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Unexpected Effect of Field Angle in Magnetoresistance Measurements of High-Purity Nb



Loren F. Goodrich, Theodore C. Stauffer, Jolene Splett, Dominic F. Vecchia


We report on unexpected field-angle dependence of the magnetoresistance measurements of commercial, high-purity Nb discovered during our study of residual resistivity ratio (RRR) measurements. The (RRR) value indicates the purity and the low-temperature thermal conductivity of the Nb and is used as a specification for superconducting radio-frequency cavities. The (RRR) is typically defined as the ratio of the electrical resistivities measured at 273 K and 4.2 K. One way to obtain the normal-state resistivity at 4.2 K is to measure the resistivity versus magnetic field at 4.2 K and extrapolate to zero field. The field-angle dependence was measured when a specimen was rotated while the field was transverse to the specimen current. The resistance changed by about 10 % as the angle varied at 8 T and the local maxima and minima of the resistance were separated by about 30'. This was observed on three polycrystalline Nb bar specimens with nominal dimensions of 64 mm × 6.7 mm × 3.3 mm and voltage taps separated by 30 mm. A similar field-angle dependence was obtained on a polycrystalline Cu wire specimen. This phenomenon has implications for Nb (RRR) measurements and interlaboratory comparisons.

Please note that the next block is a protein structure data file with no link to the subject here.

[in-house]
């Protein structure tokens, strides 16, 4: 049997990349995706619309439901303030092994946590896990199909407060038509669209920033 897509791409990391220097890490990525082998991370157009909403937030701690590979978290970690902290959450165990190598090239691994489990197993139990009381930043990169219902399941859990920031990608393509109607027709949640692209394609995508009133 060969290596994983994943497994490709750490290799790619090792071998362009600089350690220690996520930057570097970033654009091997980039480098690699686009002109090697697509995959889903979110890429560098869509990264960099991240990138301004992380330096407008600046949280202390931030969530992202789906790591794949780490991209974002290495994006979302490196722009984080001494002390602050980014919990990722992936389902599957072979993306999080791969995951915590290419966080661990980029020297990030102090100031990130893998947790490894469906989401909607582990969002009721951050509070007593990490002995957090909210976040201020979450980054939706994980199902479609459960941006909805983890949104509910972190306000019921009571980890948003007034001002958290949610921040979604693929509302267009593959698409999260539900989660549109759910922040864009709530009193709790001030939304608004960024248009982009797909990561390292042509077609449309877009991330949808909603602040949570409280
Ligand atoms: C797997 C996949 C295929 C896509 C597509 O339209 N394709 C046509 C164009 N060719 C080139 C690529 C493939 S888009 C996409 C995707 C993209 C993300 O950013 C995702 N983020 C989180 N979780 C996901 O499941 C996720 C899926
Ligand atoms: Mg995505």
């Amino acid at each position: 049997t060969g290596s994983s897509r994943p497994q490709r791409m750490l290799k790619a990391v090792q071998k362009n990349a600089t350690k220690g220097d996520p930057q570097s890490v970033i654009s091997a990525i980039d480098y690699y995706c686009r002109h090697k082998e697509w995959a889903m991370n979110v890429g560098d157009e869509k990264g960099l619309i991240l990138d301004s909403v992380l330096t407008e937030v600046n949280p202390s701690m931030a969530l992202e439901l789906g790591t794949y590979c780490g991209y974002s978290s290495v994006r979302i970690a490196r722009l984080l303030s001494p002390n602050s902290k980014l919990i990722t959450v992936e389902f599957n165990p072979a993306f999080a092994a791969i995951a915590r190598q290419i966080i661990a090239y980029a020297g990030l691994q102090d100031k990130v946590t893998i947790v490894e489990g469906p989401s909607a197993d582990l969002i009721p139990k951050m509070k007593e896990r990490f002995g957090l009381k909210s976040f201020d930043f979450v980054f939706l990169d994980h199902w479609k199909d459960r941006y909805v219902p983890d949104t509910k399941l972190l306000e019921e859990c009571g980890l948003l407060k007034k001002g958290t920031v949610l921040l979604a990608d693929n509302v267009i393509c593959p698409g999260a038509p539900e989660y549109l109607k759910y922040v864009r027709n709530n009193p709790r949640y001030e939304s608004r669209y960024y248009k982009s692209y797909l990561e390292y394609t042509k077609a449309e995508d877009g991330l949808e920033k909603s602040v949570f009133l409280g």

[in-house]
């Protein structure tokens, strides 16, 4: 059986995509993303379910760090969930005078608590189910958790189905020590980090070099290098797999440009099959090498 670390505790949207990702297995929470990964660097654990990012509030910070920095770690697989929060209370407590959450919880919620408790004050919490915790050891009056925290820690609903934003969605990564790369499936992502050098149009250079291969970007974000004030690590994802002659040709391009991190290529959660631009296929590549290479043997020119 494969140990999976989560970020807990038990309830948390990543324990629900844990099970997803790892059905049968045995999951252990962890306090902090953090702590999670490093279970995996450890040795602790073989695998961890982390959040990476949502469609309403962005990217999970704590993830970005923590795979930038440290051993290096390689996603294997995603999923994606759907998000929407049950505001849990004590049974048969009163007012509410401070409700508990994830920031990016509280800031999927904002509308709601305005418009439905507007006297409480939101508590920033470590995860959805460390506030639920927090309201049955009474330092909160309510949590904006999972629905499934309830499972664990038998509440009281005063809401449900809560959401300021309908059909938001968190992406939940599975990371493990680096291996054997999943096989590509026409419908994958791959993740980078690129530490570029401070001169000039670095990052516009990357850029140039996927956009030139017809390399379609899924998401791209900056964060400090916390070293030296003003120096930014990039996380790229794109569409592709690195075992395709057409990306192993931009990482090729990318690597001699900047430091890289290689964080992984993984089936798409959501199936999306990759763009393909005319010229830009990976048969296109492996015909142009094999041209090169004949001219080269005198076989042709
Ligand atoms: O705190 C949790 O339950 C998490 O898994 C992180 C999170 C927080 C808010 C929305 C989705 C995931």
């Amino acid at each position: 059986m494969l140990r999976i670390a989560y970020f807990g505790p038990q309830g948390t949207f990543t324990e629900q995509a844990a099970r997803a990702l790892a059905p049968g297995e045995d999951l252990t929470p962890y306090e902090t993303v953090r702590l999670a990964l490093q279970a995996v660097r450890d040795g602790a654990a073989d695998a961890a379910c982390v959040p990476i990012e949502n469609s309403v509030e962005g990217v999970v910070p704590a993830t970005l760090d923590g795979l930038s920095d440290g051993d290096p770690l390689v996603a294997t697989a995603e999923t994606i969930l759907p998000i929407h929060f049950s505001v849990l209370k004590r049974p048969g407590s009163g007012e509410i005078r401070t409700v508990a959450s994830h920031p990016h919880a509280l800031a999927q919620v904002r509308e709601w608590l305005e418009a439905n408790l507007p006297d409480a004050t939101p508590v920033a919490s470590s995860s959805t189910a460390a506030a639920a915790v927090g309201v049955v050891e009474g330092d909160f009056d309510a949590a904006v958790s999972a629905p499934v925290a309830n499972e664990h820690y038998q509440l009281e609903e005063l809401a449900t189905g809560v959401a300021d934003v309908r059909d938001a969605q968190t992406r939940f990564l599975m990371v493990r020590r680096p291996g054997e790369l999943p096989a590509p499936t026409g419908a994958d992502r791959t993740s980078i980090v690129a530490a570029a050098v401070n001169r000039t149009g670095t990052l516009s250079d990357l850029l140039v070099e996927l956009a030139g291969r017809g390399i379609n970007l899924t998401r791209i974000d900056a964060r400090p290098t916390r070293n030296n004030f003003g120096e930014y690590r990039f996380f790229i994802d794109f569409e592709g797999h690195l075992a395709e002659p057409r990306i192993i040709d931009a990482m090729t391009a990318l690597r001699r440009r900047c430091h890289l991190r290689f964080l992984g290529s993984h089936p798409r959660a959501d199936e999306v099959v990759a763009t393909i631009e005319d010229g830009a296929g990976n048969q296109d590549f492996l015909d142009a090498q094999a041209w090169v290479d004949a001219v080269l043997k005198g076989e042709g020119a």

IEEE Transactions on Applied Superconductivity


Angular dependence, cryogenics, niobium, residual resistivity ratio, resistance measurement, superconductor


Goodrich, L. , Stauffer, T. , Splett, J. and Vecchia, D. (2005), Unexpected Effect of Field Angle in Magnetoresistance Measurements of High-Purity Nb, IEEE Transactions on Applied Superconductivity, [online], (Accessed April 14, 2024)
Created May 31, 2005, Updated October 12, 2021